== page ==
Nurses represent the largest group of the entire health care workforce in the United States. The number of registered nurses (RNs) have been steadily rising over the last decades to approximately 3 million (Naylor & Kurtzman, 2011). Moreover, the need to provide high-quality and cost-effective health care have stimulated the growth in the advanced-practice registered nurses (APRNs) workforce. Advanced-practice RNs are highly trained health care specialists that have been certified and licensed by professional nursing organizations to deliver quality care within their areas of expertise (Naylor & Kurtzman, 2011). APRNs account for 8 percent of all nurses in the United States and represent four separate roles: nurse anesthetics, nurse midwives, clinical nurse specialists, and nurse practitioners (NPs) (Naylor & Kurtzman, 2011). The aim of this paper is to explore the role of NPs in delivering primary care. It will also distinguish this role as clinical or non-clinical in accordance with the National Patient Safety Goals (NPSGs) and examine how it promotes patient safety.
NPs are the main group of health care specialists providing health care services in the United States. The Joint Commission (2016) that issues NPSG recognizes the clinical role of NPs and their importance in meeting increasing demand for quality health care services. An article exploring the role of NPs in reinventing primary care suggests that almost 80 percent of APRNs deliver primary care in the following specialties: pediatrics, adult health, gerontology, and nurse midwifery (Naylor & Kurtzman, 2011). Almost 160, 000 nurse practitioners provide health care in the wide range of settings such as hospitals, schools, military facilities, and workplaces among others (Iglehart, 2013; Naylor & Kurtzman, 2011). The article analyses current literature and looks at the evidence of NP’s contribution to delivering high-quality health care across the United States. The structured literature search of PubMed and Medline databases analyzed 131 papers at the title and abstract levels and focused on twenty-six studies eighteen of which are descriptive, two are systematic reviews, and six are scholarly opinions on retail clinics and nurse-managed health centers (Naylor & Kurtzman, 2011).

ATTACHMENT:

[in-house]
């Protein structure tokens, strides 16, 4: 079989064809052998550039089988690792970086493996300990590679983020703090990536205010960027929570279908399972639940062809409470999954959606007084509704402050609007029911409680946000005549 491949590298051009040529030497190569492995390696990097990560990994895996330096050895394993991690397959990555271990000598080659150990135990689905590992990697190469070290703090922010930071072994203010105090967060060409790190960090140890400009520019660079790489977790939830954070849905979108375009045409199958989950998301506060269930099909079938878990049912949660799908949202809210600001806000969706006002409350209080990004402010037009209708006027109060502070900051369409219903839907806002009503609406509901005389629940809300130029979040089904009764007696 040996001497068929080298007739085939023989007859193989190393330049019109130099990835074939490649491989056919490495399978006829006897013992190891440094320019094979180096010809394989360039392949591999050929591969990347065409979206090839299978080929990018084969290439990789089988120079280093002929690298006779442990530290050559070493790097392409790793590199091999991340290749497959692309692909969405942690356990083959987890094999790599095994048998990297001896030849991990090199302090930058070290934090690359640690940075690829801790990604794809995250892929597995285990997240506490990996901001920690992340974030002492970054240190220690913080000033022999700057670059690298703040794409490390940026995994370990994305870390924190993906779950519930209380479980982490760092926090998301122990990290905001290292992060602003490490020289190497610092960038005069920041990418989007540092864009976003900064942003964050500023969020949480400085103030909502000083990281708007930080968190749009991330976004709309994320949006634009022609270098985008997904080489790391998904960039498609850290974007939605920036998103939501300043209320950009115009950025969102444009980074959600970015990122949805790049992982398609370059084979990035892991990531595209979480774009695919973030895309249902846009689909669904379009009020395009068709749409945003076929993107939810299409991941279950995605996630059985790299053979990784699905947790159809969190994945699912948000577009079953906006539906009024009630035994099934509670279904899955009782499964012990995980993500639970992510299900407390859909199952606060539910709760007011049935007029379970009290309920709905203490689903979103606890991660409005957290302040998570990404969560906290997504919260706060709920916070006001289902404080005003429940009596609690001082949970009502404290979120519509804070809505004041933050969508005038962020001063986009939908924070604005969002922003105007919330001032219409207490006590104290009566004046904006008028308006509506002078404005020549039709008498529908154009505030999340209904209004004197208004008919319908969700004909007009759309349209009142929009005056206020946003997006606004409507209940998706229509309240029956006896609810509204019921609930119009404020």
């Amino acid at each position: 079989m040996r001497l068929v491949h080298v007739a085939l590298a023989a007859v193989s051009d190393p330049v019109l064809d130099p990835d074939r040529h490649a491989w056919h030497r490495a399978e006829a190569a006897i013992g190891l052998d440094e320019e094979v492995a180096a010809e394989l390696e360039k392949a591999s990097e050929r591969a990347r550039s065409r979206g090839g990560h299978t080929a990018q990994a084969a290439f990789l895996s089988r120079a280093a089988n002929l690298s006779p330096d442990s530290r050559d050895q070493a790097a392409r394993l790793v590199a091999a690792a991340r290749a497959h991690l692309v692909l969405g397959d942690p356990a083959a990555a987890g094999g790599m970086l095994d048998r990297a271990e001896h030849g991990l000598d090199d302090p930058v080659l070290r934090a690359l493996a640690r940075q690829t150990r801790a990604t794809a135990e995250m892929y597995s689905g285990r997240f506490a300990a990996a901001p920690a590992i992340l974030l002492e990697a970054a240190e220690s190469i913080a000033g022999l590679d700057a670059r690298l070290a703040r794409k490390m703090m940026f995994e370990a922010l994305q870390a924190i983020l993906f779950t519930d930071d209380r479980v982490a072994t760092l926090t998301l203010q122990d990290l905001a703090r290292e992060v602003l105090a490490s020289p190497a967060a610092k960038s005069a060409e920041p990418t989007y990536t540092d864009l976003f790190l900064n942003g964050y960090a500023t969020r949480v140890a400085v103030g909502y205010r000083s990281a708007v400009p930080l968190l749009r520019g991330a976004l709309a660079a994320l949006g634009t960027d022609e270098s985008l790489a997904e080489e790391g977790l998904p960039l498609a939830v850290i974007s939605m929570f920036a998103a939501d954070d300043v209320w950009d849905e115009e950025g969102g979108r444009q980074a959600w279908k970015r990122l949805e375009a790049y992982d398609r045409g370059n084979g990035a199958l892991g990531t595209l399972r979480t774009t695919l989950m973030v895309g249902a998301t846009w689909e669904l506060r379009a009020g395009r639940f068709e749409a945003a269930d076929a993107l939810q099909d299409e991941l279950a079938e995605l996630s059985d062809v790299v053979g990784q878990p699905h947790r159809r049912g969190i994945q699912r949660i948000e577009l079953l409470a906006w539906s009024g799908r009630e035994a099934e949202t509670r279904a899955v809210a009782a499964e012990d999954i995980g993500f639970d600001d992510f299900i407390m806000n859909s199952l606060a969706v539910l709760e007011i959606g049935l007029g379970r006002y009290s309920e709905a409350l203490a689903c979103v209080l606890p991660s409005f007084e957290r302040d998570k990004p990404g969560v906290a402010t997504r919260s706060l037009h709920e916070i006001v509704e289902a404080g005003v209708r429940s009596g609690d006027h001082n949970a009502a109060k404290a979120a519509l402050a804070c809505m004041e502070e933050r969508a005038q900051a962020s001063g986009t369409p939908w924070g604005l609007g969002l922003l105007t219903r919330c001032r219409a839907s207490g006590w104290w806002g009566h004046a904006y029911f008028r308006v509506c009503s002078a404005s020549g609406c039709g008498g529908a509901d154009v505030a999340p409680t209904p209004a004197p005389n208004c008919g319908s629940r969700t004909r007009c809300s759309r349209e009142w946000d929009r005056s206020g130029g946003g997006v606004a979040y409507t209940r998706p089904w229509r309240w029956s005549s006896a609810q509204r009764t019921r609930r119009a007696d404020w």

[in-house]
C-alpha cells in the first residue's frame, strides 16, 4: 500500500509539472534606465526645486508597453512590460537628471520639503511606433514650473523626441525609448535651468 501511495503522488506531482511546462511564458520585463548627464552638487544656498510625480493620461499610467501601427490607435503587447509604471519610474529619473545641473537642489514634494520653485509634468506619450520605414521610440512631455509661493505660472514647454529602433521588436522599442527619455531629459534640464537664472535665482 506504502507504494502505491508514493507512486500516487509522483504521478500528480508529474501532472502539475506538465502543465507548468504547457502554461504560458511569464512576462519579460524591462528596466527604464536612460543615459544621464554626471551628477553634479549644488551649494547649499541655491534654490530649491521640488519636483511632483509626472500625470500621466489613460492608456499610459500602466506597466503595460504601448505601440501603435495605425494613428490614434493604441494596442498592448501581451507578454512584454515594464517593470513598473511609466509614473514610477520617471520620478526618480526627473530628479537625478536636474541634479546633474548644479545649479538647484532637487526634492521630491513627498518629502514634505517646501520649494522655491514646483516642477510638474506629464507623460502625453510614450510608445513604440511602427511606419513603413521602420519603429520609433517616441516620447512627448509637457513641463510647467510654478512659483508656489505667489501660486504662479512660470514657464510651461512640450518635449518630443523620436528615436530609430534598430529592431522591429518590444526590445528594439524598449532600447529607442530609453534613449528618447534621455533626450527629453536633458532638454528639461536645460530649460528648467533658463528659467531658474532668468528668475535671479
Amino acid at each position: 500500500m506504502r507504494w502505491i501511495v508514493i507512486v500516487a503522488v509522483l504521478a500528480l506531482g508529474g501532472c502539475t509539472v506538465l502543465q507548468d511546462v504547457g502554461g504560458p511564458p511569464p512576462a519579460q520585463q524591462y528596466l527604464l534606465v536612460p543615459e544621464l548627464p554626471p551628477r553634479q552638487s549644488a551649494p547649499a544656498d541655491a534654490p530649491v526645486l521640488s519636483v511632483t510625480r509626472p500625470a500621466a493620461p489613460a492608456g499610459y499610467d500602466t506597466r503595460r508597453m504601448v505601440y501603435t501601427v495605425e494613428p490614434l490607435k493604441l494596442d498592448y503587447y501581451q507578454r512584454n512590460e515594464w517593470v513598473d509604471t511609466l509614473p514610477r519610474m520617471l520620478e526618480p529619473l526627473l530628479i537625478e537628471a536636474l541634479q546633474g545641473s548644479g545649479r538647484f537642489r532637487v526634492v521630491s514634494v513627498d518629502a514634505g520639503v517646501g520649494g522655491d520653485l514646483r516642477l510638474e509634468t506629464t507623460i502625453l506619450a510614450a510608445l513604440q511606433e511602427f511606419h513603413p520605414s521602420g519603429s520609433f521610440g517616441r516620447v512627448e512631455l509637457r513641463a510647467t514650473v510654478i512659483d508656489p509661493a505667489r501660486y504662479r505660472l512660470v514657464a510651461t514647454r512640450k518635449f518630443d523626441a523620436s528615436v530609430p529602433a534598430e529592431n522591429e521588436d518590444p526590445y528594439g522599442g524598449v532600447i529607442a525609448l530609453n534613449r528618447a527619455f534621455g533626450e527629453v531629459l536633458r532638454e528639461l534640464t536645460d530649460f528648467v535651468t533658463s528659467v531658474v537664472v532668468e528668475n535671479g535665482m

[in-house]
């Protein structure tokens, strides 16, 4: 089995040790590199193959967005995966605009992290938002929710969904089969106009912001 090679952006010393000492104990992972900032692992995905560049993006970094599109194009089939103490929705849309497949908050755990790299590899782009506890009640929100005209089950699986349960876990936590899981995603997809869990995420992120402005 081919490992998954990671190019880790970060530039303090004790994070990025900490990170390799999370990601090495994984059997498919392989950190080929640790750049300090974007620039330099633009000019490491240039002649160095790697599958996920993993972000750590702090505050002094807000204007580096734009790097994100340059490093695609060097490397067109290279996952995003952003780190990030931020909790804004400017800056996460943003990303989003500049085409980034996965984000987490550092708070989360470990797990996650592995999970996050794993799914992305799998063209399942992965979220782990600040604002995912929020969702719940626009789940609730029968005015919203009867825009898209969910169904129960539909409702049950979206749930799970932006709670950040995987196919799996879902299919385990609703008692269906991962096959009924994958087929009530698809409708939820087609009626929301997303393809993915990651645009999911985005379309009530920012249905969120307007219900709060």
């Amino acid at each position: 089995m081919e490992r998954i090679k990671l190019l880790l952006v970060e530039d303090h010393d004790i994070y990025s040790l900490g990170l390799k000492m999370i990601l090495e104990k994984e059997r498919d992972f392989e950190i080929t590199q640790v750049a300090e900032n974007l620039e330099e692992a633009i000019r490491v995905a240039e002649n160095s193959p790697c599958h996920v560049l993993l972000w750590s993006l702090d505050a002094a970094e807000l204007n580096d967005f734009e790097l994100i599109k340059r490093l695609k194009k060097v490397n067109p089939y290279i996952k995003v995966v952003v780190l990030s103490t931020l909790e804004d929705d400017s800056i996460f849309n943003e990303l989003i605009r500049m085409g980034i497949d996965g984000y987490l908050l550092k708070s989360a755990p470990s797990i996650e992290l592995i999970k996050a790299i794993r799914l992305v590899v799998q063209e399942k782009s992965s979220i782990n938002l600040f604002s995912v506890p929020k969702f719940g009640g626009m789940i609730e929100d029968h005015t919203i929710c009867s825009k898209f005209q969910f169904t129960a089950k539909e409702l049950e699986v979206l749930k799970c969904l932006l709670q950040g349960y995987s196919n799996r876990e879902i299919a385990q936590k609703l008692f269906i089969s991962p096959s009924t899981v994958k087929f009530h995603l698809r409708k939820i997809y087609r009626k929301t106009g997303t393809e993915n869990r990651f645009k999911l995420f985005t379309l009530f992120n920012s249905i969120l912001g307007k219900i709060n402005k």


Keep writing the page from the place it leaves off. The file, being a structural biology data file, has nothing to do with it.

The authors of the article suggest that NPs provide health care of a quality that is “equivalent to that of care provided by physicians” (Naylor & Kurtzman, 2011, p. 894). Their conclusion is substantiated by a report issued by the congressional Office of Technology Assessment (OTA). The findings of the study reveal that when comparing the quality of care provided by physicians and NPs, patients visiting NPs are generally more satisfied and have longer consultations (Naylor & Kurtzman, 2011). Moreover, there are no significant differences in health status or process of care. According to Naylor and Kurtzman (2011), NP-delivered primary care has a positive economic effect on the health care of the country. The authors argue that “substitution of visits to physicians by visits to nurse practitioners” (Naylor & Kurtzman, 2011, 895) will allow states to save from $4.2 to $8.4 billion by 2020.
An article written by Iglehart (2013) explores the risks and benefits associated with the expansion of the NP role. The author argues that a shortage of primary care physicians exacerbated by the expansion of coverage is the main reason for the substantial increase in numbers of primary care NPs (Iglehart, 2013). Even though nurse practitioners work in a wide range of settings, “more than half are employed in private physician practices (27.9%) and hospitals (24.1%)” (Iglehart, 2013, p. 1935). The role of NPs is supported by numerous studies that suggest that collaborative model of primary care delivery is safe and effective (Iglehart, 2013). However, the author notes that the American Medical Association (AMA) is skeptical about the independent practice by NPs (Iglehart, 2013). Iglehart (2013) argues that the opposition of medical authorities to the independent practice could become a significant impediment to delivering health care in an effective manner.
An article written by Donelan, DesRoches, Dittus, and Buerhaus (2013) explores perspectives of physicians and NPs on their role in primary care practice. The findings of the study reveal that NPs and physicians differ significantly with respect to sex, experience, income, a number of working hours, and patients. According to Donelan et al. (2013), 95.6% of NPs and 76.3% participating in the study believe that “nurse practitioners should be able to practice to the full extent of their education and training” (p. 1900). It means that event though these two groups of medical professionals “come from very different cultures of professional education, and are guided by different theoretical perspectives” (Donelan et al., 2013), they both support the expansion of the role of NPs. However, it should be mentioned that NPs and physicians disagree about the provision of equal pay and medical services.
This paper showed that NPs significantly contribute to the delivery of efficient, timely, and high-value primary care. The large body of literature supports their role and suggests that an increased supply of NPs could result in significant improvement of primary care quality and overall health care savings.
Donelan, K., DesRoches, C., Dittus, R., & Buerhaus, P. (2013). Perspectives of physicians and nurse practitioners on primary care practice. New England Journal of Medicine, 368(20), 1898-1906.
Iglehart, J. (2013). Expanding the role of advanced nurse practitioners — risks and rewards. New England Journal of Medicine, 368(20), 1935-1941.
Naylor, M., & Kurtzman, E. (2011). The role of nurse practitioners in reinventing primary care. Health Affairs, 29(5), 893-899.
(2016). 2017 National patient safety goals. Web.